The Sellout of the Ivory Tower, and the Crash of 2008 (Excerpt)
Many people who saw my documentary film about the 2008 economic crisis, Inside Job, found that the most surprising, and disturbing, portion of the film was its revelation of widespread conflicts of interest in universities, think tanks, and among prominent academic experts on finance, economics, business, and government regulation. Viewers who watched my interviews with eminent professors were stunned at what came out of their mouths.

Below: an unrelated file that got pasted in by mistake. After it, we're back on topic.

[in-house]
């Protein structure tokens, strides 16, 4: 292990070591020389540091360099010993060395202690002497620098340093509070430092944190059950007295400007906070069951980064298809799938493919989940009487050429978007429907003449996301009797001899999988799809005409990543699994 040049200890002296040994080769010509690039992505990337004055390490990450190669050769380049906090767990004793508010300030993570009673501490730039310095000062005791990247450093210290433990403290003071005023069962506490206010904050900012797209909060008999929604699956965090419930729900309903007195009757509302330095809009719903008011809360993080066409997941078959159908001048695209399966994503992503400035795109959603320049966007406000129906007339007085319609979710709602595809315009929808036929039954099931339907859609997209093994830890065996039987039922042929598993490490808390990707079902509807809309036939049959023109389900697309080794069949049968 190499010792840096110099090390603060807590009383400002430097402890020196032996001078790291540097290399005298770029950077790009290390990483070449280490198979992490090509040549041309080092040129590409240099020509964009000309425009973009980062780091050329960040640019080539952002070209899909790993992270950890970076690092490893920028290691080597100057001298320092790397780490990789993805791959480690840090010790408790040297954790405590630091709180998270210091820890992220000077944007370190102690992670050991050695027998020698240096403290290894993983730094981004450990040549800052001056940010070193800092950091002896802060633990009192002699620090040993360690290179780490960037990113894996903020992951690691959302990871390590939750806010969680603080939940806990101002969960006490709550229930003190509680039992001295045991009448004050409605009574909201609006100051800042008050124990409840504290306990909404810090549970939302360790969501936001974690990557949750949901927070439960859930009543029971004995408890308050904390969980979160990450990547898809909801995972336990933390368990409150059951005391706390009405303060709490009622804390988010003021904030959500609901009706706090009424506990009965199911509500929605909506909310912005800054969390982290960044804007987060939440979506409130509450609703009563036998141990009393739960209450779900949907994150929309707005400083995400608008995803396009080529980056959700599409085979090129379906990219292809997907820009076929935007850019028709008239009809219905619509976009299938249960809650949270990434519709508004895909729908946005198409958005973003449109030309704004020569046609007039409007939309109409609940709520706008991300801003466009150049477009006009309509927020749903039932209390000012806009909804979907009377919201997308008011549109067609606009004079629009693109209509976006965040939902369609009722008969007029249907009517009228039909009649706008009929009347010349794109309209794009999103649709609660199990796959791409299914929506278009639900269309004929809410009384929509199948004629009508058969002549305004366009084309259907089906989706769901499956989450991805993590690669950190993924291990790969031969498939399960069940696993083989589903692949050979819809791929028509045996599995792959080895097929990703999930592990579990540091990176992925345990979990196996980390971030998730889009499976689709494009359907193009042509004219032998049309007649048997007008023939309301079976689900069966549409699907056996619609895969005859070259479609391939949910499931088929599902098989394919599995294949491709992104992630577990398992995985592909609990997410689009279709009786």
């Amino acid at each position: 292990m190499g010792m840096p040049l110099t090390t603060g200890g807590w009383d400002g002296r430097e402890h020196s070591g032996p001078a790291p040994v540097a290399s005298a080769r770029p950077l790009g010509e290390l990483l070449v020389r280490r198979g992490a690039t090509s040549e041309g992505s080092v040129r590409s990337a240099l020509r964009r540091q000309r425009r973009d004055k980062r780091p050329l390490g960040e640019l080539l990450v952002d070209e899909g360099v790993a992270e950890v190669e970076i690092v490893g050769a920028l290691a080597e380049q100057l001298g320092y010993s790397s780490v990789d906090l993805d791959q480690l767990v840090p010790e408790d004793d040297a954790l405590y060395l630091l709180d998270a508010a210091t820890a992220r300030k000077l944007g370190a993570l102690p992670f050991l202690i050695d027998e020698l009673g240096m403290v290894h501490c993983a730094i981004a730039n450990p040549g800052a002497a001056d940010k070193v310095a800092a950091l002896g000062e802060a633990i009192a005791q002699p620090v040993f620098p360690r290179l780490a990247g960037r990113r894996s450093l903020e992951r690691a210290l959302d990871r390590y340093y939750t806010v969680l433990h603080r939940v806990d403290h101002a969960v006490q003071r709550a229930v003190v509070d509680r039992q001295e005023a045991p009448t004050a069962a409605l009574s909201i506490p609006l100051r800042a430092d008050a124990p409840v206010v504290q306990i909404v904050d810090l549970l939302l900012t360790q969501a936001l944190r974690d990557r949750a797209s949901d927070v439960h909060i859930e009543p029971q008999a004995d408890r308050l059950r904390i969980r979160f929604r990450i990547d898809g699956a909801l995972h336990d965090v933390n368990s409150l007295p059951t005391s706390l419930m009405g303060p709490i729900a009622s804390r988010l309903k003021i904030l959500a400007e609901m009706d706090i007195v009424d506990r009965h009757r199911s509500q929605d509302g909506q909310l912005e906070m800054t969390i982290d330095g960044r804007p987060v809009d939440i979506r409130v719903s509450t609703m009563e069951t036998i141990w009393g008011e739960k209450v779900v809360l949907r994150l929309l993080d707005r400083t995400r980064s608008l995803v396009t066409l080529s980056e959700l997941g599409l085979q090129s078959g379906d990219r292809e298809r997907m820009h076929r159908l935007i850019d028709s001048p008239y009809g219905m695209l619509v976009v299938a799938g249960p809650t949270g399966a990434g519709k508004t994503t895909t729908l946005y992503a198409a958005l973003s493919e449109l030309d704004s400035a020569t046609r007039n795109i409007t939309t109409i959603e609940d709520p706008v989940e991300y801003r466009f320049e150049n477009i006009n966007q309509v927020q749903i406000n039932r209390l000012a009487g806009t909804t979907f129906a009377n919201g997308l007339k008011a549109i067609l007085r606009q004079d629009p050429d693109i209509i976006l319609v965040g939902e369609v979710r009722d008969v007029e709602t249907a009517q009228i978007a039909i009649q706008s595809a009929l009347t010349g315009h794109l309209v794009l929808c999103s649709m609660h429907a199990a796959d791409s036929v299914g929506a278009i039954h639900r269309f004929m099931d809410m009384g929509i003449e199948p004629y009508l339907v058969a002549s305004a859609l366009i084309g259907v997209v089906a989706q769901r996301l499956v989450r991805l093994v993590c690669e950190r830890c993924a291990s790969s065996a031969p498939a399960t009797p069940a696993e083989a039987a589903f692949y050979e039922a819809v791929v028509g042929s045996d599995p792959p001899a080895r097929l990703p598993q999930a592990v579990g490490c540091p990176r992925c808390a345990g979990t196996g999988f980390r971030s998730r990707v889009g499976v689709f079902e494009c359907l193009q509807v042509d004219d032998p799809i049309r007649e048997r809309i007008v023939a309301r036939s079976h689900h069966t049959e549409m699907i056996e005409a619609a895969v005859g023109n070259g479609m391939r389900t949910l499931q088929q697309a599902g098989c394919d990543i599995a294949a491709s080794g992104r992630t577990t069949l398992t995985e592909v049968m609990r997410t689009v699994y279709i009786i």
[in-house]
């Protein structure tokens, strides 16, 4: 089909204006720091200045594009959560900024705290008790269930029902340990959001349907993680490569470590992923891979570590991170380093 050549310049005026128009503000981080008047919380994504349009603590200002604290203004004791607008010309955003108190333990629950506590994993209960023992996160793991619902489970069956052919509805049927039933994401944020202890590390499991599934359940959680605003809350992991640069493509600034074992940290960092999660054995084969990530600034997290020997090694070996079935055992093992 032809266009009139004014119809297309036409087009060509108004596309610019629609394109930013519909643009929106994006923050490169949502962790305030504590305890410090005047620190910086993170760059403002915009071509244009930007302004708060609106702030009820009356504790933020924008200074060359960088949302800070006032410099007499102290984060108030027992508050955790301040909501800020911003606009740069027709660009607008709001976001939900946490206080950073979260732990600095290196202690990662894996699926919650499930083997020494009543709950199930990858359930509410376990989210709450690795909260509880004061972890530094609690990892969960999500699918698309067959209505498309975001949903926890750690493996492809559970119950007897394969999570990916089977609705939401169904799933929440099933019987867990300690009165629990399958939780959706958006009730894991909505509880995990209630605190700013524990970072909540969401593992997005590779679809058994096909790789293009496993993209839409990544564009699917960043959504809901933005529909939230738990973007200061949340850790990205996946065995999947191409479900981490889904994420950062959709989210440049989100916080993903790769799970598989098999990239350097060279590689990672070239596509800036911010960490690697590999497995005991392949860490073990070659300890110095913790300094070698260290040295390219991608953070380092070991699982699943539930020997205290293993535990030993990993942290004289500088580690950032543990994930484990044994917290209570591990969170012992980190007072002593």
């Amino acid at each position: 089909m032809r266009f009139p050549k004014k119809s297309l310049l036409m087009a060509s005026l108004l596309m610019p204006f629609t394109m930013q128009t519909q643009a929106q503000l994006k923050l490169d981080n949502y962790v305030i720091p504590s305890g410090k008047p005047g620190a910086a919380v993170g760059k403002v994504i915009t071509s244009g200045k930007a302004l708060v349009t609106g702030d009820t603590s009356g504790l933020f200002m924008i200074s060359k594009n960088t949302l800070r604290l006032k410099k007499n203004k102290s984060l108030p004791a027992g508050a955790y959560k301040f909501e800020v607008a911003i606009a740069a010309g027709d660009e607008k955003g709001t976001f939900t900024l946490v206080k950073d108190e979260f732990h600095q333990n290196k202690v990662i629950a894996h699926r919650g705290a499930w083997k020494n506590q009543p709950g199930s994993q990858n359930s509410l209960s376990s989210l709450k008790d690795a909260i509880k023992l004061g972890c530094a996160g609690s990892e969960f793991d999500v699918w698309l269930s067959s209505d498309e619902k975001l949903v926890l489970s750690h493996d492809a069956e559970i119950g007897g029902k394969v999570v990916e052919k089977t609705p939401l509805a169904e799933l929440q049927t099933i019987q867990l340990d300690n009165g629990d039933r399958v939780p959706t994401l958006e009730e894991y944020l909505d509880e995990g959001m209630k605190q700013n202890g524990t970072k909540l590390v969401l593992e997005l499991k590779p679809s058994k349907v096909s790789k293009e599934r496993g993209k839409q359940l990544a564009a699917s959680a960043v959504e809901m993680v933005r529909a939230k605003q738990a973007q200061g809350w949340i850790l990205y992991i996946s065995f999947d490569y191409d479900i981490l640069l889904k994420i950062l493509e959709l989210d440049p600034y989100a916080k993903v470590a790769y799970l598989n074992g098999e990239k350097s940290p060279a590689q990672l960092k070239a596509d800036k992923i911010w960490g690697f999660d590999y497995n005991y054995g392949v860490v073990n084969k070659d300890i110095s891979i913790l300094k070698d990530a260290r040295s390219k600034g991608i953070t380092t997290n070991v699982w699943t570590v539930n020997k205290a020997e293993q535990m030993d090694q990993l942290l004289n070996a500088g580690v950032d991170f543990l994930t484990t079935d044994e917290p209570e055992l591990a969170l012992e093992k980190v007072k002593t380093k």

Over the last thirty years, in parallel with deregulation and the rising power of money in American politics, significant portions of American academia have deteriorated into “pay to play” activities. These days, if you see a famous economics professor testify in Congress, appear on television news, testify in a legal case or regulatory proceeding, give a speech, or write an opinion article in the New York Times (or the Financial Times, the Wall Street Journal, or anywhere else), there is a high probability that he or she is being paid by someone with a big stake in what’s being debated. Most of the time, these professors do not disclose these conflicts of interest, and most of the time their universities look the other way. Increasingly, professors are also paid to testify for defendants in fraud trials, both civil and criminal. The pay is high — sometimes a quarter of a million dollars for an hour of congressional testimony. But for banks and other highly regulated industries, it’s a trivial expense, a billion or two a year that they barely notice; and just as with politicians, it’s a very good investment, with very high benefits.